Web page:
Academics and clinicians call for a national osteoporosis care programme

Professor Carey is Professor in Medicine at University of Galway and Consultant Physician in Medicine and Rheumatology and Clinical lead in DXA, Osteoporosis and Fracture Liaison Services, Galway University Hospitals.
Oct 20 2023 Posted: 07:28 IST

University of Galway leads international research to reveal scale of patient and economic burden of silent health crisis 

Alarming statistics show up to half a million people in Ireland live with osteoporosis



An international research team has revealed that between 300,000 and 500,000 men and women in Ireland are living with osteoporosis.


The findings are being released by University of Galway to coincide with World Osteoporosis Day on Friday October 20th


Osteoporosis causes bones to become brittle resulting in skeletal failure. Half of all women, and 1 in 4 men, aged 50 years and older will suffer an osteoporotic fracture before they die. 


A postmenopausal woman’s annual risk of fracture is greater than her combined risk of stroke, heart attack, invasive breast cancer and death from heart disease.


Although the burden of illness related to osteoporosis - morbidity, mortality and economic costs - is similar to cardiovascular disease and cancer, the importance of osteoporosis is often not understood, and therefore care is neglected.


Researchers from the schools of Engineering, Computer Science and Medicine at the University of Galway carried out their analysis in collaboration with Tsinghua University in China, Oxford University in England, and Galway, Manorhamilton and Sligo University Hospitals.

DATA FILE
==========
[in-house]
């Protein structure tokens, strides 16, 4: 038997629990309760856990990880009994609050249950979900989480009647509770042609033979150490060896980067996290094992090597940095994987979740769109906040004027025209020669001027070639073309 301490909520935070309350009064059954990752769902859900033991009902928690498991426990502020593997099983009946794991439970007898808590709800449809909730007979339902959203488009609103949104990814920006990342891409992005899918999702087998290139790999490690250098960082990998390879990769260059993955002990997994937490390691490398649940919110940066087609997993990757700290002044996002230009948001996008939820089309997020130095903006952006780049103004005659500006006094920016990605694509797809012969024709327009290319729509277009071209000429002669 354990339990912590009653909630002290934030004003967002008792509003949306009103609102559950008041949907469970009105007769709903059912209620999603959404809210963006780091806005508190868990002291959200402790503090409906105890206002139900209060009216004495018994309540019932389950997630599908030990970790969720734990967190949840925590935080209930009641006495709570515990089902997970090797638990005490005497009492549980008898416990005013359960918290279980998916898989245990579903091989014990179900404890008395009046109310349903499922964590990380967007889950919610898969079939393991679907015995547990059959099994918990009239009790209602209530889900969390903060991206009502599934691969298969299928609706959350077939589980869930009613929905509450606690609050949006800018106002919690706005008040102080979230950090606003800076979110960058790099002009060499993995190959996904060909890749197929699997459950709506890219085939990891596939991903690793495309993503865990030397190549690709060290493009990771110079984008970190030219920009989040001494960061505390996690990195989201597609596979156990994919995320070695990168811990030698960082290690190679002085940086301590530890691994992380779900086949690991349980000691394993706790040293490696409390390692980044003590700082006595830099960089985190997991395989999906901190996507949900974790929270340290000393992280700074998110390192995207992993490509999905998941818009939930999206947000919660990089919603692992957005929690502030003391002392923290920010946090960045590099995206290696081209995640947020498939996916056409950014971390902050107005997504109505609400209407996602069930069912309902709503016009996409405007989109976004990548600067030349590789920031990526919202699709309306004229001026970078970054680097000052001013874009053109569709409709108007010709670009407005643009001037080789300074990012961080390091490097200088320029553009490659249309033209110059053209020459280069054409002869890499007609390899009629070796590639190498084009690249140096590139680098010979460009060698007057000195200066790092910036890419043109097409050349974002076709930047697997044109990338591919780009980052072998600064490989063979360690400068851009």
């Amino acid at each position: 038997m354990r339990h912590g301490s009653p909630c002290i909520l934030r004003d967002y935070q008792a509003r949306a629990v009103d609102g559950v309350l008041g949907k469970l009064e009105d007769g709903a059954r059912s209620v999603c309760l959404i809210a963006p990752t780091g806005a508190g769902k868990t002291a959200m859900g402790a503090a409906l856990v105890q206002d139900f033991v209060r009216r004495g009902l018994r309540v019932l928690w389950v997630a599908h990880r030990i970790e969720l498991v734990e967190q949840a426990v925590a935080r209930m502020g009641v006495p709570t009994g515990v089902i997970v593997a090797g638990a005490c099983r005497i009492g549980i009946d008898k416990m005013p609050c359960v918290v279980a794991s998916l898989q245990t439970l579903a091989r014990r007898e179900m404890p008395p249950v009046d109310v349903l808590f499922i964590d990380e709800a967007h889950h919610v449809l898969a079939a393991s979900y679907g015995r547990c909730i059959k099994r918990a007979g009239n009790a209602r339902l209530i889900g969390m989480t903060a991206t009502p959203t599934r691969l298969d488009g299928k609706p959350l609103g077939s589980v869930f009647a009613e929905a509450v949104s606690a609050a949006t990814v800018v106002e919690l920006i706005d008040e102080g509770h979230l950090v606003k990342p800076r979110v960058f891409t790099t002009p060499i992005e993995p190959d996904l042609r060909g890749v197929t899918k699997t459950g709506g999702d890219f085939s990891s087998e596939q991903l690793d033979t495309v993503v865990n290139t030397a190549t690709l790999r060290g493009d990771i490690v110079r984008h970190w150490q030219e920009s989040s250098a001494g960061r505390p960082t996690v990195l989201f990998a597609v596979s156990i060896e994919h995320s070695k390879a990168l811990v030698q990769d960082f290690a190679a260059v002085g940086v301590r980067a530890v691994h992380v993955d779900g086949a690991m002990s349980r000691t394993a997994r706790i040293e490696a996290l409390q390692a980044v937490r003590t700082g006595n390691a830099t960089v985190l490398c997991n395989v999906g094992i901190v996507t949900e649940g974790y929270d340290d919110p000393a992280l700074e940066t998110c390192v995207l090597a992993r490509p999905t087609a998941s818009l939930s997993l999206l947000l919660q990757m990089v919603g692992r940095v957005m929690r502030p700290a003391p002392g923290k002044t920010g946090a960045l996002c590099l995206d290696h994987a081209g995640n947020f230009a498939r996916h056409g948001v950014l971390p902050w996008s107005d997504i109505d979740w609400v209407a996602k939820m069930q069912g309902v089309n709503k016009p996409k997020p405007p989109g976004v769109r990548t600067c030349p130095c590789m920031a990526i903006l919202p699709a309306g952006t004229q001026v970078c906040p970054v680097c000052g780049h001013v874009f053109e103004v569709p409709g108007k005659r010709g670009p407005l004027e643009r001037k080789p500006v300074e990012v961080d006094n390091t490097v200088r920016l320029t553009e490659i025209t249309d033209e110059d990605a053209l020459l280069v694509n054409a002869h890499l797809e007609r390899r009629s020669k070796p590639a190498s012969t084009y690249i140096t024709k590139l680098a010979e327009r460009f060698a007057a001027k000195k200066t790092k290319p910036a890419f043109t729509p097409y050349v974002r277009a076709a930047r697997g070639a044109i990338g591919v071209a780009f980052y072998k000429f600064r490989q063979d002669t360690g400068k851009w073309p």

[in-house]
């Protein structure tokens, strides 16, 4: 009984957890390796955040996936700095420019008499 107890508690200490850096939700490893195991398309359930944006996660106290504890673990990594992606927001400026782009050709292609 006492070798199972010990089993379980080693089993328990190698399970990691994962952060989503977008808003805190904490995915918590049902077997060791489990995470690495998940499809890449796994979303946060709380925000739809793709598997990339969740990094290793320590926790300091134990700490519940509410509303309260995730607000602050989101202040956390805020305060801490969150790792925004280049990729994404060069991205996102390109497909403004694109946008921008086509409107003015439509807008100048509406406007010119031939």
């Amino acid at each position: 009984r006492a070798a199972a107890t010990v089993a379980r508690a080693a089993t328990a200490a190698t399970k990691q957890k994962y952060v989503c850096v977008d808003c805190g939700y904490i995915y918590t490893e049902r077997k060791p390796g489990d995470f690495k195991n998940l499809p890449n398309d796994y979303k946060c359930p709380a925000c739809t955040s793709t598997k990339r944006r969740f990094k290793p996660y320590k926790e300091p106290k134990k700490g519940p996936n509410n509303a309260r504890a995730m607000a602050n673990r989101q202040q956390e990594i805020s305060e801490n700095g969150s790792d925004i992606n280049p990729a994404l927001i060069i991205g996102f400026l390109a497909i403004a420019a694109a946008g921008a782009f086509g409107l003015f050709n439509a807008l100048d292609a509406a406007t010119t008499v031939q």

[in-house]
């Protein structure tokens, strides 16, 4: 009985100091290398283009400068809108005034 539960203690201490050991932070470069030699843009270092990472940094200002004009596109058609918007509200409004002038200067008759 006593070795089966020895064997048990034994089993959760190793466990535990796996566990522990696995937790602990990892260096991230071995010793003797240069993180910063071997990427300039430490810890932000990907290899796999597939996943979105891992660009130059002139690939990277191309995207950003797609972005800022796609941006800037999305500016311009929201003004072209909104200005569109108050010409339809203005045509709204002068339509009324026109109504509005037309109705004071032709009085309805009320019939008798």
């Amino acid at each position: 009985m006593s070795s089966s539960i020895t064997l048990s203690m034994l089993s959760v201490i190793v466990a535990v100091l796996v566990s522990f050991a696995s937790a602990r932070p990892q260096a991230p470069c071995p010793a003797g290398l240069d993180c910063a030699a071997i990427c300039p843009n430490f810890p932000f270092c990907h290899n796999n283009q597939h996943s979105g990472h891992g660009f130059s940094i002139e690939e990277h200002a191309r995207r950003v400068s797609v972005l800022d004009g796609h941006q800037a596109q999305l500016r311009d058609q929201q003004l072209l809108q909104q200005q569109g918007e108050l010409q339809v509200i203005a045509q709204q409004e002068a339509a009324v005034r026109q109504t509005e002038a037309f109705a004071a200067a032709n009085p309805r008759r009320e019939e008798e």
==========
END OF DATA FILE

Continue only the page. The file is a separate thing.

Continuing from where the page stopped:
The research used data from the health service in Ireland spanning 20 years to reveal: 

  • More than 50,000 osteoporotic fractures occur each year in Ireland.
  • 1 in 3 men and 1 in 5 women die within 1 year following a hip fracture.
  • The number of osteoporosis-related deaths in Ireland is similar to, or greater than, the number of deaths related to Covid-19.
  • Fewer than one fifth of people admitted to public hospitals with an osteoporotic fracture are discharged with a diagnosis of, or treatment for, osteoporosis.
  • More than 1 million people in Ireland have low bone mineral density putting them at greater risk of fracture.
  • Although men have a lower risk of fracture, they account for almost 1 in 3 public hospital admissions for osteoporotic fractures in Ireland.
  • Less than 50% of older people who suffer an osteoporotic hip fracture will return to their baseline level of function.
  • Fractures are one of the leading causes of long-term admissions to nursing homes.


The research team noted that public hospital bed days for fragility fractures among adults aged over 50 have risen almost 50% since 2008 and are at a higher level than those for ischemic heart disease, solid cancers, or diabetes mellitus - conditions where national programmes exist.


Clinicians, computer scientists and engineers at University of Galway are using Dual-energy X-ray Absorptiometry (DXA) technology to measure bone density and develop new screening and testing strategies for early identification of osteoporosis.